A famous adage in sports goes: the best defense is a good offense. In Jiu-Jitsu, to have an impeccable defense means to become unstoppable with your transitions. Leveling up your guard is challenging, as it requires time and patience.
While some grapplers prefer to spend more of their time on the standup and guard passing skills, improving your defense is integral to your development as a grappler, this is so you can successfully defend regardless of position. Today, we will discuss four ways to improve your defensive game in BJJ.
How To Improve Your Defensive Game
According to John Danaher, good defense forms the foundation from which you become offensively strong. The pathway to offense is through your confidence in your defense. Because of this, every grappler’s long-term goal should be to become the best attacker they can be – and to do that, you must keep your opponents from controlling you.
To Danaher, you must develop the necessary skills to get out of any pin, submission holds, and to break all kinds of controlling grip the opponent may apply. This is so that the opponent can never impose their will on you. And when they can’t do that, you can, in turn, impose yours upon them. Below are the four skills you must have to develop a high-level defensive game in BJJ.
1) Pin Escapes
The first aspect of having a good guard is your ability to escape pins like the mount, side control, and north-south. Most finishes in BJJ result from getting pinned and held down for some time. Knowing that you can get out of pins, you develop the confidence to attack from the bottom.
In escaping pins, you must find a way to create space between you and the opponent. You can do this by focusing on fundamental movements such as framing, shrimping, and bridging. Doing so creates distance and buys you time to recover your guard from the pin. In a match where both grapplers are equally skilled in offense, the grappler with the better defense will come out on top. Spend time working on pin escapes by doing positional drillings, as it should be your first goal of mastery in BJJ.
Guard retention is another crucial skill to master in BJJ. If you are a smaller grappler, you will find yourself underneath bigger and stronger grapplers most of the time. After escaping pins and recovering your guard, you must develop the ability to retain your guard.
Pin escapes and guard retention are the first two skills you need to master in BJJ. Proper utilization of your legs plays a massive role in guard retention because if the opponent can’t get through your guard and pin you, they will have a hard time controlling and submitting you.
Typically, after creating distance and escaping the pin, the opponent will follow through by re-passing your guard and running around your legs. A general reminder is to keep your defense tight by connecting your knee to your elbow right below your armpit as you frame not to expose the space between your torso and hip. It would be best to also employ your mid-range defense to stop them from passing. Remember that if the opponent can’t get to their preferred pins and positions, they will have difficulty finishing you.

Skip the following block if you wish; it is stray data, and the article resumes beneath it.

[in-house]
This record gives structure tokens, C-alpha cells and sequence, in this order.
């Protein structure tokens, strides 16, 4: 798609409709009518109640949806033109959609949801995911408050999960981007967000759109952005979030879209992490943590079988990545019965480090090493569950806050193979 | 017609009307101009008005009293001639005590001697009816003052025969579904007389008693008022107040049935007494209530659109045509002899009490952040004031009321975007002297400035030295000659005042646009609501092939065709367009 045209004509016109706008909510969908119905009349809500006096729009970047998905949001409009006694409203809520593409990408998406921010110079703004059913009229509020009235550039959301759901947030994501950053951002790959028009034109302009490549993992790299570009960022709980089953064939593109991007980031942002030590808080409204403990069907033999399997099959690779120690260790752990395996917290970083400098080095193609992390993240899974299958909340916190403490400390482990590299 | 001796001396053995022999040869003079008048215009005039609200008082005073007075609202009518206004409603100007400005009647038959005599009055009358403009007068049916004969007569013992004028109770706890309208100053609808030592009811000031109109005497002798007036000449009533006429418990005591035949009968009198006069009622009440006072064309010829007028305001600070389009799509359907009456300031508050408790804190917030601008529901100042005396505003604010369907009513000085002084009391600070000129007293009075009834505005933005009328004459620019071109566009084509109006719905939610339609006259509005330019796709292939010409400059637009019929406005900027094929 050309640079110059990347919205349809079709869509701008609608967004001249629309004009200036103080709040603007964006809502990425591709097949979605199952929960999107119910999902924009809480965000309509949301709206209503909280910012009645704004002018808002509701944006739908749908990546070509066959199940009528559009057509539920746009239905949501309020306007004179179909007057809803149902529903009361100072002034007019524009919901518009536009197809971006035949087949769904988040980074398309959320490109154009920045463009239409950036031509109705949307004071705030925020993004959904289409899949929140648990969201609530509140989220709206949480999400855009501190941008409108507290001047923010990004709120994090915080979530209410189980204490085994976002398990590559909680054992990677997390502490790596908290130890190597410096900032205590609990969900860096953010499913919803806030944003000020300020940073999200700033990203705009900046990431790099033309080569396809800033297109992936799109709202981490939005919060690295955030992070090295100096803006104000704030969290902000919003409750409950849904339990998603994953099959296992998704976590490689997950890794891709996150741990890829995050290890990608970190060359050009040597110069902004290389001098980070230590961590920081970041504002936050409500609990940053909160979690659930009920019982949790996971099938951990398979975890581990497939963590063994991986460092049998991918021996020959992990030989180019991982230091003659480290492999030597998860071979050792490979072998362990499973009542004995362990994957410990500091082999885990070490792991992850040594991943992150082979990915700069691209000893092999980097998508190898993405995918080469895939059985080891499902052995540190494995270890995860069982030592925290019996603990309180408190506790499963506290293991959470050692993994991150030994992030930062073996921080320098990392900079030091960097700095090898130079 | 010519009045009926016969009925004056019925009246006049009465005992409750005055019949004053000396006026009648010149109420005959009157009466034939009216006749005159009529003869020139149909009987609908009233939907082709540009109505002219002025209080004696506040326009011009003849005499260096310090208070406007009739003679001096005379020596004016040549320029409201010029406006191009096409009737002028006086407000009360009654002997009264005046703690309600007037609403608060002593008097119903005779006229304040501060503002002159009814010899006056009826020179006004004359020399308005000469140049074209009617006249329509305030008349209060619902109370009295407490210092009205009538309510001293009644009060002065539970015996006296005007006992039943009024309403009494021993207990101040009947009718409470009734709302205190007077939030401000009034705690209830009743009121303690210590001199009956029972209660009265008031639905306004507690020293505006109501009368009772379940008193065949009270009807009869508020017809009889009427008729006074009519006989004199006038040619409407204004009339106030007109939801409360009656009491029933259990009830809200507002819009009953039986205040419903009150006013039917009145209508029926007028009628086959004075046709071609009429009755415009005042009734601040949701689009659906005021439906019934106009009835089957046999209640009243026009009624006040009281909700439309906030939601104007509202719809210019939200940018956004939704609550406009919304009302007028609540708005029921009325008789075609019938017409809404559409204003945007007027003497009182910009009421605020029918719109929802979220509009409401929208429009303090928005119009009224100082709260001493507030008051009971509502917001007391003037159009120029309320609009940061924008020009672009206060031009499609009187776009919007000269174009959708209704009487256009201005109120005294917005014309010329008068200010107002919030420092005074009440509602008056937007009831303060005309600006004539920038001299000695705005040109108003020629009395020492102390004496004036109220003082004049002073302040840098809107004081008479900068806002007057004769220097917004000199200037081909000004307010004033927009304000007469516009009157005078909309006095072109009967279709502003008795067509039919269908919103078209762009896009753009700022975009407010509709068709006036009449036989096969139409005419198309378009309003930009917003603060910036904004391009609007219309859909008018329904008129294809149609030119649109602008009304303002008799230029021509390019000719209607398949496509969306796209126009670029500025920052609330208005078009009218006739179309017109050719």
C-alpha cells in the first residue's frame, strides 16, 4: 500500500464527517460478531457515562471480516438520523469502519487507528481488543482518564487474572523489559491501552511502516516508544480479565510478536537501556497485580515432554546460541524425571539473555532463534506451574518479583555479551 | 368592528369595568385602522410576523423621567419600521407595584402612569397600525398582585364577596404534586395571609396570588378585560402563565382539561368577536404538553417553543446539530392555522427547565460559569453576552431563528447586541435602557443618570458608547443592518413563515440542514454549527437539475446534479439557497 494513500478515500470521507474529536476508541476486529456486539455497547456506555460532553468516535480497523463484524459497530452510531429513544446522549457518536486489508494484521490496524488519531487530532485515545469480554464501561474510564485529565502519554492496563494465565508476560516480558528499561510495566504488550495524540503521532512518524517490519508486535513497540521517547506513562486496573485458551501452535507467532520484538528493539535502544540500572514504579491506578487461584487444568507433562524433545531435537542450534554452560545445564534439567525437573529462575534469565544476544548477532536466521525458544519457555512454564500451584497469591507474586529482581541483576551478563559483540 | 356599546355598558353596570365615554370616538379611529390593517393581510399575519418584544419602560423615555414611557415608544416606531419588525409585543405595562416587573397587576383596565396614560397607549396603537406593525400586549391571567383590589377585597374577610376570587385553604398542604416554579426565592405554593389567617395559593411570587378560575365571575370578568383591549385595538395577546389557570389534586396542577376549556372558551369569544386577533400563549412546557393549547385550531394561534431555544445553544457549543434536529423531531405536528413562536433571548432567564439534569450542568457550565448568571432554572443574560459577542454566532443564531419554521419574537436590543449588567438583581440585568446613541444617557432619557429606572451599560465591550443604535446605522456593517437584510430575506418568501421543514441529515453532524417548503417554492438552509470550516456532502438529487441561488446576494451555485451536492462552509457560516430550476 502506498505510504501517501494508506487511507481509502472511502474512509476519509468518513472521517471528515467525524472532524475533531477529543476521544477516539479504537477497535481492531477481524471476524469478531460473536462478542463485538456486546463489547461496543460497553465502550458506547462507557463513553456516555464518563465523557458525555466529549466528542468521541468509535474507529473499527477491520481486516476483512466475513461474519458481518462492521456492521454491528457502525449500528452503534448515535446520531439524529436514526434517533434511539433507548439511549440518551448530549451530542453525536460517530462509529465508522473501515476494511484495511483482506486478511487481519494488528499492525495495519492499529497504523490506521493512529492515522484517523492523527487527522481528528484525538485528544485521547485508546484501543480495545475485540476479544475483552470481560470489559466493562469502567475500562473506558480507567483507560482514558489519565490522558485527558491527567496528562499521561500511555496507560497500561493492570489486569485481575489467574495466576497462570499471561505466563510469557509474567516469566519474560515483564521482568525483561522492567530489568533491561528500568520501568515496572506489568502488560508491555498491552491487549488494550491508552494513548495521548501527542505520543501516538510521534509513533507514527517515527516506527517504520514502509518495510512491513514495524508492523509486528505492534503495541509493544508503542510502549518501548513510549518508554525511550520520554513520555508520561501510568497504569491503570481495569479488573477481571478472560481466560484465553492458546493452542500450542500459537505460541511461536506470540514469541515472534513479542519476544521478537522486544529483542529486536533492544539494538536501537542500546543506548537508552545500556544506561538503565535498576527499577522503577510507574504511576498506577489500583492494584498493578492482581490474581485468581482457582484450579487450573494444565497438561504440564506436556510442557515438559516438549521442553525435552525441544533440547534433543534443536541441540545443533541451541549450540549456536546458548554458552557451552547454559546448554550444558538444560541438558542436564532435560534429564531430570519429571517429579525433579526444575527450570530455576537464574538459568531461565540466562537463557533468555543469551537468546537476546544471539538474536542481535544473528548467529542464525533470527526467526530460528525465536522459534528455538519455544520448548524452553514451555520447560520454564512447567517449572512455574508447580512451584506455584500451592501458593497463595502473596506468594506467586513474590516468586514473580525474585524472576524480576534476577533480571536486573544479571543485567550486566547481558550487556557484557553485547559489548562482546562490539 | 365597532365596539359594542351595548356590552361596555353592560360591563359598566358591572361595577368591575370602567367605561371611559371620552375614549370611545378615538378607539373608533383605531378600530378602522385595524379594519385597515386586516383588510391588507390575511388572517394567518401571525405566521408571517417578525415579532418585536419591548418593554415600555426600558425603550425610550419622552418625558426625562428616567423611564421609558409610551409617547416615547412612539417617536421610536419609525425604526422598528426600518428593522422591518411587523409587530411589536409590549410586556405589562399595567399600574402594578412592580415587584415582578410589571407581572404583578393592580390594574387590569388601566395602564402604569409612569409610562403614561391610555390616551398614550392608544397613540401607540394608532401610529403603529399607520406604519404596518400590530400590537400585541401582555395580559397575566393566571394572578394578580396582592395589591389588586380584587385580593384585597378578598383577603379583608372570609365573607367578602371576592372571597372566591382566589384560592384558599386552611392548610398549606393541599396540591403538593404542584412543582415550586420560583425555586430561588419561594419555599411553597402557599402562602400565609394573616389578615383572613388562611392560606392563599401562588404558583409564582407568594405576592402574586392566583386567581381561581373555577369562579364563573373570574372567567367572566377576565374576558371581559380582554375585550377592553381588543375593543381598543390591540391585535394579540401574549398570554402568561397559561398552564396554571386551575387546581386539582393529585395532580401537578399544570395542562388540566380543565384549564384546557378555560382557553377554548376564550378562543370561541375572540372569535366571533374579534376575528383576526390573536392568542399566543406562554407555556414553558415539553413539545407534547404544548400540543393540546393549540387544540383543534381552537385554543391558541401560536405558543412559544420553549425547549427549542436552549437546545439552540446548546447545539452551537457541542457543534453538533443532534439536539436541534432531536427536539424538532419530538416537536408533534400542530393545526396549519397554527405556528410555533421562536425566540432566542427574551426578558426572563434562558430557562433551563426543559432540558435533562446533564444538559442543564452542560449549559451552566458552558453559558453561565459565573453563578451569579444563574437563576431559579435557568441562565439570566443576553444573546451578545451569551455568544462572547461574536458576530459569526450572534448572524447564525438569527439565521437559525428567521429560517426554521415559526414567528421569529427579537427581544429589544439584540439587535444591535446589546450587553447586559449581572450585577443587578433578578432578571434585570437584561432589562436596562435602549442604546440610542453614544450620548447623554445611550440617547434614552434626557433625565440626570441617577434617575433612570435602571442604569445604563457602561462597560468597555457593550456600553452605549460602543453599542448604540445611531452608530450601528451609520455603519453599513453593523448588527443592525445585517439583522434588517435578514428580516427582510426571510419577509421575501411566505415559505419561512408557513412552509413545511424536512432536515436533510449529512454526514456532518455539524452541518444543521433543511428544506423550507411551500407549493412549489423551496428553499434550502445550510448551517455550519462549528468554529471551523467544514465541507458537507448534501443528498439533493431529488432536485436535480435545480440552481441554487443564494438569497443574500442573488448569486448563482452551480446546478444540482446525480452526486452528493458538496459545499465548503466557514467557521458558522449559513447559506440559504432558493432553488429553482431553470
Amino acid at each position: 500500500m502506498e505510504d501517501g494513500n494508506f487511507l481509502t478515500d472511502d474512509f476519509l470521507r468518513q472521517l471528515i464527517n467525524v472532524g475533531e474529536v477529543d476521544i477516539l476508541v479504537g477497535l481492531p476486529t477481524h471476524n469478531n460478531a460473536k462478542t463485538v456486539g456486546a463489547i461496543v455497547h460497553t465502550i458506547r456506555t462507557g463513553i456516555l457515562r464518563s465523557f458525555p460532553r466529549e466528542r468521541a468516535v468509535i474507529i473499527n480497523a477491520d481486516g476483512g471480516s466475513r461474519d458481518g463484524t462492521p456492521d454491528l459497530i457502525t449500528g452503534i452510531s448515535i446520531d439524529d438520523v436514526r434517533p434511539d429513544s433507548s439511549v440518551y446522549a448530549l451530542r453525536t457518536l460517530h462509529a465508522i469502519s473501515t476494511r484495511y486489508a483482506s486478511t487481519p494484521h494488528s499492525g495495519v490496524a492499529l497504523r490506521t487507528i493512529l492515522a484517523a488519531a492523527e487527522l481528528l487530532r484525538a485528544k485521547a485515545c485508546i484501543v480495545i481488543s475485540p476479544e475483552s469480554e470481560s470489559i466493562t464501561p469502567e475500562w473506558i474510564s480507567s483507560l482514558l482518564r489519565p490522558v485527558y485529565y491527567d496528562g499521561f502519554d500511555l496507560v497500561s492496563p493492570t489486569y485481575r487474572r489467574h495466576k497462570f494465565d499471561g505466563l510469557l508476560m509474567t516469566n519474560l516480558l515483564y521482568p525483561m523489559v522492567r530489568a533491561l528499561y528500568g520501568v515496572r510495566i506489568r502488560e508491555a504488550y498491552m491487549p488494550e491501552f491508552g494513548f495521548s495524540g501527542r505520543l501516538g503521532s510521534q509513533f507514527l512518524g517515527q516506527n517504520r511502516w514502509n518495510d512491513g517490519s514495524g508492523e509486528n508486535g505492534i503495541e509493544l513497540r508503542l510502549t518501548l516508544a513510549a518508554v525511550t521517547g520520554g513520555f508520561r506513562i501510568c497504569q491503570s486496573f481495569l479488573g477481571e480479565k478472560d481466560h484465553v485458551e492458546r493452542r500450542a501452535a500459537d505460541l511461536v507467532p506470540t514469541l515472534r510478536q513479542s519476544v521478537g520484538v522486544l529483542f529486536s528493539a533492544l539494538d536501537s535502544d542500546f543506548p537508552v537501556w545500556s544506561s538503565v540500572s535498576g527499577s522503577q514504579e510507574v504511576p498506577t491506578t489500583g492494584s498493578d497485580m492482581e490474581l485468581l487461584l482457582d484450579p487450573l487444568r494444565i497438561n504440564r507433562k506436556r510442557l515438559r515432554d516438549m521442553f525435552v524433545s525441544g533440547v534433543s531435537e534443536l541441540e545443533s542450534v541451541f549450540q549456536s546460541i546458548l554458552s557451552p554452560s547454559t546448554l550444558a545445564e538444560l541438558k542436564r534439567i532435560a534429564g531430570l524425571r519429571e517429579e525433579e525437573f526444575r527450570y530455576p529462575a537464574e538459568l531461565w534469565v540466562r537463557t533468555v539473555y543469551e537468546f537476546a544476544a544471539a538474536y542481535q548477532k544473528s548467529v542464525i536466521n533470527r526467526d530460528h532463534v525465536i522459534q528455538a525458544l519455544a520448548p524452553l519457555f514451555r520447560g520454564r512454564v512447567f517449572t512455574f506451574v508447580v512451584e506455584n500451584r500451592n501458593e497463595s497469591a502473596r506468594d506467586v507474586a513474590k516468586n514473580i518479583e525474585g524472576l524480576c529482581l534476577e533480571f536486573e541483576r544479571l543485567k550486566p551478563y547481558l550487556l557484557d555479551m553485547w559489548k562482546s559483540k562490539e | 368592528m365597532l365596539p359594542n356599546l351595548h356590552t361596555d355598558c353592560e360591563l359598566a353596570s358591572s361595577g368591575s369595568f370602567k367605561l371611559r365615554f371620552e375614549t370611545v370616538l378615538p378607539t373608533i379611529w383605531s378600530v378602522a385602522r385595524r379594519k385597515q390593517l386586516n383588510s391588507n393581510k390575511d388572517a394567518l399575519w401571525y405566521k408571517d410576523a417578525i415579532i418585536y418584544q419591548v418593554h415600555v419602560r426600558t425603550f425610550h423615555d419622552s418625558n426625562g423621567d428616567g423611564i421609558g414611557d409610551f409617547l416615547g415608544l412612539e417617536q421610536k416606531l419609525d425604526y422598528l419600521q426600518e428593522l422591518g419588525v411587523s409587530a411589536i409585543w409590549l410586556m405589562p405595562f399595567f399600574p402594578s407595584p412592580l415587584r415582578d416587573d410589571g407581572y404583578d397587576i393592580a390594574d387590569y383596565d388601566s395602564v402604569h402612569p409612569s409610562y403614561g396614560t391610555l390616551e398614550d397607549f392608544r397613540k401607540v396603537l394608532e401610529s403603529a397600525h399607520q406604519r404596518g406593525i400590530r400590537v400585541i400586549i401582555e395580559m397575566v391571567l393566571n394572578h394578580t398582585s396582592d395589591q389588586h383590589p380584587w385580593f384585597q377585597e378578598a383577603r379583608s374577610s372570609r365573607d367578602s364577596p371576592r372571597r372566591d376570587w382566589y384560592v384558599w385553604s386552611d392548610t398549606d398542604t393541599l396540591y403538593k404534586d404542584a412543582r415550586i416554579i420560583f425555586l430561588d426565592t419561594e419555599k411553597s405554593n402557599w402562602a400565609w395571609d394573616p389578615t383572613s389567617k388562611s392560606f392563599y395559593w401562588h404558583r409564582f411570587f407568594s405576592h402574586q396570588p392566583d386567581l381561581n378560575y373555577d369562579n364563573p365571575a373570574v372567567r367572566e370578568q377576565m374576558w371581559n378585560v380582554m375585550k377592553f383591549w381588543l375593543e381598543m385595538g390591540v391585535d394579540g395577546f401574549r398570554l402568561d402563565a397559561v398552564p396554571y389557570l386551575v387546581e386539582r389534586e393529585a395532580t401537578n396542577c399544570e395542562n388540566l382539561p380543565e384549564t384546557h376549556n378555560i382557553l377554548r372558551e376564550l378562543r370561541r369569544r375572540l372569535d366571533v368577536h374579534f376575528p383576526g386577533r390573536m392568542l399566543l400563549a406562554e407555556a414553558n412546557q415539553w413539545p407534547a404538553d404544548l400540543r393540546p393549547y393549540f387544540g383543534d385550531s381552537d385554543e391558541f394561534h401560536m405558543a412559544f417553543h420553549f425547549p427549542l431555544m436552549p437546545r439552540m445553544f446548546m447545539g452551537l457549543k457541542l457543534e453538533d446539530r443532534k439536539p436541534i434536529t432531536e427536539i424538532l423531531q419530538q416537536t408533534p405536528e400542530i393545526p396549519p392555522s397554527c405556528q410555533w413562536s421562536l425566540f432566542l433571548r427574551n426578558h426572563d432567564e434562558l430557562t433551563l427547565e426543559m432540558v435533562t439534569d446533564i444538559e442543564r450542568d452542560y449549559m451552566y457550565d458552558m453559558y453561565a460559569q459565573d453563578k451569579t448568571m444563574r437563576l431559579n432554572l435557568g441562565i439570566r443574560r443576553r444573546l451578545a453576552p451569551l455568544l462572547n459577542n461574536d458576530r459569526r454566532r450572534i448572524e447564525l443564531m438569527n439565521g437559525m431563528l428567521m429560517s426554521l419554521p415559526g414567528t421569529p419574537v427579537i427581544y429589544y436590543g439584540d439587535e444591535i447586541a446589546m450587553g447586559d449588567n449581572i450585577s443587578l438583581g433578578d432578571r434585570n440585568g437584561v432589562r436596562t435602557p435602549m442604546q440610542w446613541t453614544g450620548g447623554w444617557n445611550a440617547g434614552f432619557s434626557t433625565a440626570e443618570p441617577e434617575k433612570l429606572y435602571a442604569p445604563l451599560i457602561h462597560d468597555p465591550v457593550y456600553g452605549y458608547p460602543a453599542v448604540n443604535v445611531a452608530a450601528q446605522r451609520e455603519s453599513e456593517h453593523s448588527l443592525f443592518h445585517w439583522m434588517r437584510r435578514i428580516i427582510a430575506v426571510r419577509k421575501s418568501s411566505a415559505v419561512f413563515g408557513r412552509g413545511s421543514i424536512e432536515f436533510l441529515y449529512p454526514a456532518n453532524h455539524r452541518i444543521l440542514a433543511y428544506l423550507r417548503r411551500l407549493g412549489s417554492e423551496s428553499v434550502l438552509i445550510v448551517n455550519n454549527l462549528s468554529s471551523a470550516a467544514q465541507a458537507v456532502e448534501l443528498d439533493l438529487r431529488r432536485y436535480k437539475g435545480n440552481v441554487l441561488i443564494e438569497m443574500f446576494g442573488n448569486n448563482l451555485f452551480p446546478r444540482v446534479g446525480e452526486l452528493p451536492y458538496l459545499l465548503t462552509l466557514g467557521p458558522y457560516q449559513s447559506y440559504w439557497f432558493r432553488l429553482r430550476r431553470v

As Danaher said, the guard is your shield and sword in the bottom position. To become a dangerous bottom player, you must escape pins and maintain them with your guard retention skills. If you can do so, it offers an unfair advantage that allows you to constantly attack from underneath, neutralizing the opponent’s ability to control you. Train your guard retention together with pin escapes, as these two can significantly determine the outcome of a match.
3) Grip Fighting
Grip fighting is also a vital part of guard retention. Grip fighting on the ground means you have to tie yourself to the opponent by applying controlling grips. While retaining your guard as you fight off your back, grip fight by using controlling grips that control the opponent’s collar or sleeve. This allows you to transition to guards like the lasso, spider, and de la Riva. You can also sit up (wrestle up) and start grabbing their collar and sleeves to work on attacks like the collar drag and snap down.
Keep in mind that in BJJ, everything starts with the grips. Getting a superior grip over your opponent while denying their ability to apply one is among the predictors of who will dominate the exchange. While grip fighting may not be an exciting technique to practice, it is a significant aspect of a match as it can fend off your ability to execute your moves. Make grip fighting a part of your training routine so you can study the different grip setups for your favorite techniques.
4) A Strong Guard/Position
Lastly, it comes down to how good you are at controlling your position and your opponent’s. This implies your ability to control the opponent while they are on your guard. Using the closed guard as an example, you should develop the ability to hold the opponent and stop them from opening your guard. Even more so, the closed guard is a position where the opponent is at your mercy, so developing attacks while you have the guard is essential. If the opponent can open your guard, guard retention comes into play, and you should be able to connect it with your other guards.
Controlling the opponent with your preferred guards will help develop your game quickly. Mastering your guards can make you more in tune with the typical responses from even the most formidable opponents.
Remember to be patient and ignore your ego when developing your defensive game in Brazilian Jiu-Jitsu. It is one of the most challenging things to master as, more often than not, you will get your guard passed and smashed when practicing. Becoming proficient in playing guard takes time; see it as a long-term investment in your game.
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